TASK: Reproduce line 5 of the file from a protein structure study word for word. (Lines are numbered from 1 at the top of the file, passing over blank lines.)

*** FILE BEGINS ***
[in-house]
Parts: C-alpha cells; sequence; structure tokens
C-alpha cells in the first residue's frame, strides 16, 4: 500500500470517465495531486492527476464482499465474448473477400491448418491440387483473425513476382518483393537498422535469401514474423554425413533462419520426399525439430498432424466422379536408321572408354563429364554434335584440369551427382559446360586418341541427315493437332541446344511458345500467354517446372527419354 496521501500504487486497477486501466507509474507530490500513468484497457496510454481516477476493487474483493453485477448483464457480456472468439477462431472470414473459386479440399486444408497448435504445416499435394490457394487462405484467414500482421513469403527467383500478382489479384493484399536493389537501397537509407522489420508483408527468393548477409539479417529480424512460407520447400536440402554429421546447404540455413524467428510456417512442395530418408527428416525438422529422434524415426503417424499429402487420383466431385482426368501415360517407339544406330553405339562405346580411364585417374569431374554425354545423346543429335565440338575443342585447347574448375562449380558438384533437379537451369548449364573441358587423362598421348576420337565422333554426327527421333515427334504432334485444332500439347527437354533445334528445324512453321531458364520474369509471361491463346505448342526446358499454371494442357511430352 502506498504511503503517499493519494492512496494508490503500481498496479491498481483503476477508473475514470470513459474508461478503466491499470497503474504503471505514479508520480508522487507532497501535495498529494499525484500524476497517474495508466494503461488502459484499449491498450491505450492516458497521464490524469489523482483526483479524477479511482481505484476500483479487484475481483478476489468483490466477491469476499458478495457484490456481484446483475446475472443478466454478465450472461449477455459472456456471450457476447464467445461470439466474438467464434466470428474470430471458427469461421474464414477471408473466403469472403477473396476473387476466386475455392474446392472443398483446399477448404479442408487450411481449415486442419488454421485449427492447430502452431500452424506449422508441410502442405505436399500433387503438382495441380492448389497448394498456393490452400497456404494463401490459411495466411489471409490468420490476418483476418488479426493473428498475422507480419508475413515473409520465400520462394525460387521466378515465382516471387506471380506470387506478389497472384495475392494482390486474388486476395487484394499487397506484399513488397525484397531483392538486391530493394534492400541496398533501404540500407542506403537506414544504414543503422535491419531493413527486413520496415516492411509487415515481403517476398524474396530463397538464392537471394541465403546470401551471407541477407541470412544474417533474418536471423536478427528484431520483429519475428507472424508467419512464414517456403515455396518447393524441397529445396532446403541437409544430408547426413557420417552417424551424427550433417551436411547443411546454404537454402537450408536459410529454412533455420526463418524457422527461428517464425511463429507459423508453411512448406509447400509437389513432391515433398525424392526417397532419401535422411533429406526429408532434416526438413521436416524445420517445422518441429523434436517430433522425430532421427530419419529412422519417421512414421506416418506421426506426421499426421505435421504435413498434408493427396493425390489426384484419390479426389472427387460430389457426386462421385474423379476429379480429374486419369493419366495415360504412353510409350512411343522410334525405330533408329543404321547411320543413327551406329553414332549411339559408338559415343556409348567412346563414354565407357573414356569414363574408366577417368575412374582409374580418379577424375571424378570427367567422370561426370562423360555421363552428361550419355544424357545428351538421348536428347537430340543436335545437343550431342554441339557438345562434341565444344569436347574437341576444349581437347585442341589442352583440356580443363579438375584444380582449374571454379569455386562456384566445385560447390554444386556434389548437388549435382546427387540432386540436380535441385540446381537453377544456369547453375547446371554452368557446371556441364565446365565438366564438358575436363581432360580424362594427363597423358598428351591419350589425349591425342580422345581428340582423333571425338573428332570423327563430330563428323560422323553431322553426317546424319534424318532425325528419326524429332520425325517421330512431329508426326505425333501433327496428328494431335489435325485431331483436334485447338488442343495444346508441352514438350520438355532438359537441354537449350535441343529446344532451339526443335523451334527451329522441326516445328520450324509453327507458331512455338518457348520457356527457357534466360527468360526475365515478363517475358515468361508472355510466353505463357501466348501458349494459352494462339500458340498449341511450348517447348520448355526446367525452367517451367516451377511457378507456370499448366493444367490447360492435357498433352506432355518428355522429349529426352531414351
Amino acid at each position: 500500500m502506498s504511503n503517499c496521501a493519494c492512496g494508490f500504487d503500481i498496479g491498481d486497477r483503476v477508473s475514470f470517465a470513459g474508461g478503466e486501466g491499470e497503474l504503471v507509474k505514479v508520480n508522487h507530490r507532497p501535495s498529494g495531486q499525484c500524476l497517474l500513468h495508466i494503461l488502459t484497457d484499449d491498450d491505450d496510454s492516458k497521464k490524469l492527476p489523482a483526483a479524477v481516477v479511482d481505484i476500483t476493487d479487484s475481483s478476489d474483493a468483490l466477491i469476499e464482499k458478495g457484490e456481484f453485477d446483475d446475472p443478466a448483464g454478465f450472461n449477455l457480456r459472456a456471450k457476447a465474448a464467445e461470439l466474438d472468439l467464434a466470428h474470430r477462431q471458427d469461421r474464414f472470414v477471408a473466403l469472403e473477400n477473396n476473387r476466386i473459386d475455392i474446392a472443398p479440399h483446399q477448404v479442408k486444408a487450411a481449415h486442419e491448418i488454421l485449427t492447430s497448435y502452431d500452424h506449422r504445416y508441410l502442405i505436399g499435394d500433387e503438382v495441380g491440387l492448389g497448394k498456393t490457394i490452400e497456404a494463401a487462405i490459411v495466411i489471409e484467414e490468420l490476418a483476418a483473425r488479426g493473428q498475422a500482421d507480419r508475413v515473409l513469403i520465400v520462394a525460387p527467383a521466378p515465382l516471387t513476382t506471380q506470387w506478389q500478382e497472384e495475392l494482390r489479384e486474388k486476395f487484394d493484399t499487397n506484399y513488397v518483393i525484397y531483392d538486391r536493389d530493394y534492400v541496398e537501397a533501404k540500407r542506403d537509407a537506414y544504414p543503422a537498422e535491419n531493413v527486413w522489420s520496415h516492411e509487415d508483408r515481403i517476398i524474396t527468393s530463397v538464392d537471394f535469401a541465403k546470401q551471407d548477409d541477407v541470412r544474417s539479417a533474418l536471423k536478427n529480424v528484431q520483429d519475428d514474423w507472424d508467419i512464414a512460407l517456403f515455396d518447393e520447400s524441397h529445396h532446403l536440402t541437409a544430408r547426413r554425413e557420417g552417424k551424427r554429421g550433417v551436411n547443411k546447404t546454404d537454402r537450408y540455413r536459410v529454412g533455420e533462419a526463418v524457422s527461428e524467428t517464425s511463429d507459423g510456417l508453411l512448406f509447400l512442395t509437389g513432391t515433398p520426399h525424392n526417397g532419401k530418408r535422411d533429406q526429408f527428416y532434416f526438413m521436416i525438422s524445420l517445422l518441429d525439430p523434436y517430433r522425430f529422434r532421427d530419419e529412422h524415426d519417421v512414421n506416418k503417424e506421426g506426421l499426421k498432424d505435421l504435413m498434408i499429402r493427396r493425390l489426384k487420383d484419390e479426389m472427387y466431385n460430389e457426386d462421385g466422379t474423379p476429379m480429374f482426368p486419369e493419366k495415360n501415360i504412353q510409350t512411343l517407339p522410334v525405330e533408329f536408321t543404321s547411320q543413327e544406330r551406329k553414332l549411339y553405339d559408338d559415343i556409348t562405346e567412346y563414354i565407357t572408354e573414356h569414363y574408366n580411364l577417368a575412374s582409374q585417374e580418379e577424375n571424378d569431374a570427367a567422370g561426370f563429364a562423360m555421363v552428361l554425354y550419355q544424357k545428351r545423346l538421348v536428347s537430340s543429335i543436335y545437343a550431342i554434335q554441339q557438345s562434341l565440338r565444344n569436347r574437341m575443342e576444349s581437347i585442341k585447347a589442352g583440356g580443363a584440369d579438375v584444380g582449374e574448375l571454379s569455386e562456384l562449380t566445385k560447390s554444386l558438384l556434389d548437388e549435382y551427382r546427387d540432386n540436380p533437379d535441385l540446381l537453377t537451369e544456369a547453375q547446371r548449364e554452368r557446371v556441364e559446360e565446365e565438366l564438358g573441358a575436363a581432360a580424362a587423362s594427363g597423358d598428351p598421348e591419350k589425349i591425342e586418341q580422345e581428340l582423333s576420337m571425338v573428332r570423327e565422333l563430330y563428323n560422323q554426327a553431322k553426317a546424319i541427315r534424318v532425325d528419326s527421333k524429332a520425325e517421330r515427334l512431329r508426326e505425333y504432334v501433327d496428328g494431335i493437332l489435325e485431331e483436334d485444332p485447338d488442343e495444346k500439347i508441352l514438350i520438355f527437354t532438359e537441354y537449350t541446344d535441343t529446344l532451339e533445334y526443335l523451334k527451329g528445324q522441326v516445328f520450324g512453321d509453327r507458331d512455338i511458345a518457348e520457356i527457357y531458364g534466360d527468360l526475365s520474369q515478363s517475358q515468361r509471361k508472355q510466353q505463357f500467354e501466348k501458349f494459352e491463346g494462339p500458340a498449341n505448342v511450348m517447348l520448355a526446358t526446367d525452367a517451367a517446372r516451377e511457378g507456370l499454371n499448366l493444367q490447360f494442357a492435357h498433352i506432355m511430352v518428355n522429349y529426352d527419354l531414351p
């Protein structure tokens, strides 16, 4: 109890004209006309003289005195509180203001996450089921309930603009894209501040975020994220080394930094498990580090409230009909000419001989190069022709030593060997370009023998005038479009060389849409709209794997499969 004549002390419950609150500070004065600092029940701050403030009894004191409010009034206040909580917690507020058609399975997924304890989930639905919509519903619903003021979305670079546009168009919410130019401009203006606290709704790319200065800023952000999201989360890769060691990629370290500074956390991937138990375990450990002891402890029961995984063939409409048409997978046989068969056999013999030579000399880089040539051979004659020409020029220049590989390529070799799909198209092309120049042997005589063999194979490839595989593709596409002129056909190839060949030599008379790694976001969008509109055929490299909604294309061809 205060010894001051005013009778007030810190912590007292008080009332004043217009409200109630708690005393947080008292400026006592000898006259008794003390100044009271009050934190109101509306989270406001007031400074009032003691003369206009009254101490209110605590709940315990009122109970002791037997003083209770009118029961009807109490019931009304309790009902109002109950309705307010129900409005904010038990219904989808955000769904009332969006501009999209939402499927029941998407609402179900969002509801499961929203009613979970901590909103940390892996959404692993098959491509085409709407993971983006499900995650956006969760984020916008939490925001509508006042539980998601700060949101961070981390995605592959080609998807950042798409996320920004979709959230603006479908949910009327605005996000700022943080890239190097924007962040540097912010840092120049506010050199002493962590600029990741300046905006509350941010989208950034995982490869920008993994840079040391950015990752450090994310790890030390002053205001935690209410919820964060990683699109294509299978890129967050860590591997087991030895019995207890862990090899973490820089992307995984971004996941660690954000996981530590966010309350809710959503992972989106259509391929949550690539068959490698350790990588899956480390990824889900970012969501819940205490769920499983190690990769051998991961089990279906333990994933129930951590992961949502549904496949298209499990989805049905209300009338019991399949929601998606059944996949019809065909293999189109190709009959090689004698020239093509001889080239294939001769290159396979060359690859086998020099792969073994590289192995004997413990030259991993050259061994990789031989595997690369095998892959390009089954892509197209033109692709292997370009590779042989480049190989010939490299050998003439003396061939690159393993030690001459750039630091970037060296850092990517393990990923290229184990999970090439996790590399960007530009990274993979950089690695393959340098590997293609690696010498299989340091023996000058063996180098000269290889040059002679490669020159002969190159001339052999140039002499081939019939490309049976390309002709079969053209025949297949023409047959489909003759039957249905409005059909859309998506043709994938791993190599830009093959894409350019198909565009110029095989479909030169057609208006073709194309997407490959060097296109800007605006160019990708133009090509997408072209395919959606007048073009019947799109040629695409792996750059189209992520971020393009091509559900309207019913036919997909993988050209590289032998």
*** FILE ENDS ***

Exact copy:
């Protein structure tokens, strides 16, 4: 109890004209006309003289005195509180203001996450089921309930603009894209501040975020994220080394930094498990580090409230009909000419001989190069022709030593060997370009023998005038479009060389849409709209794997499969 004549002390419950609150500070004065600092029940701050403030009894004191409010009034206040909580917690507020058609399975997924304890989930639905919509519903619903003021979305670079546009168009919410130019401009203006606290709704790319200065800023952000999201989360890769060691990629370290500074956390991937138990375990450990002891402890029961995984063939409409048409997978046989068969056999013999030579000399880089040539051979004659020409020029220049590989390529070799799909198209092309120049042997005589063999194979490839595989593709596409002129056909190839060949030599008379790694976001969008509109055929490299909604294309061809 205060010894001051005013009778007030810190912590007292008080009332004043217009409200109630708690005393947080008292400026006592000898006259008794003390100044009271009050934190109101509306989270406001007031400074009032003691003369206009009254101490209110605590709940315990009122109970002791037997003083209770009118029961009807109490019931009304309790009902109002109950309705307010129900409005904010038990219904989808955000769904009332969006501009999209939402499927029941998407609402179900969002509801499961929203009613979970901590909103940390892996959404692993098959491509085409709407993971983006499900995650956006969760984020916008939490925001509508006042539980998601700060949101961070981390995605592959080609998807950042798409996320920004979709959230603006479908949910009327605005996000700022943080890239190097924007962040540097912010840092120049506010050199002493962590600029990741300046905006509350941010989208950034995982490869920008993994840079040391950015990752450090994310790890030390002053205001935690209410919820964060990683699109294509299978890129967050860590591997087991030895019995207890862990090899973490820089992307995984971004996941660690954000996981530590966010309350809710959503992972989106259509391929949550690539068959490698350790990588899956480390990824889900970012969501819940205490769920499983190690990769051998991961089990279906333990994933129930951590992961949502549904496949298209499990989805049905209300009338019991399949929601998606059944996949019809065909293999189109190709009959090689004698020239093509001889080239294939001769290159396979060359690859086998020099792969073994590289192995004997413990030259991993050259061994990789031989595997690369095998892959390009089954892509197209033109692709292997370009590779042989480049190989010939490299050998003439003396061939690159393993030690001459750039630091970037060296850092990517393990990923290229184990999970090439996790590399960007530009990274993979950089690695393959340098590997293609690696010498299989340091023996000058063996180098000269290889040059002679490669020159002969190159001339052999140039002499081939019939490309049976390309002709079969053209025949297949023409047959489909003759039957249905409005059909859309998506043709994938791993190599830009093959894409350019198909565009110029095989479909030169057609208006073709194309997407490959060097296109800007605006160019990708133009090509997408072209395919959606007048073009019947799109040629695409792996750059189209992520971020393009091509559900309207019913036919997909993988050209590289032998």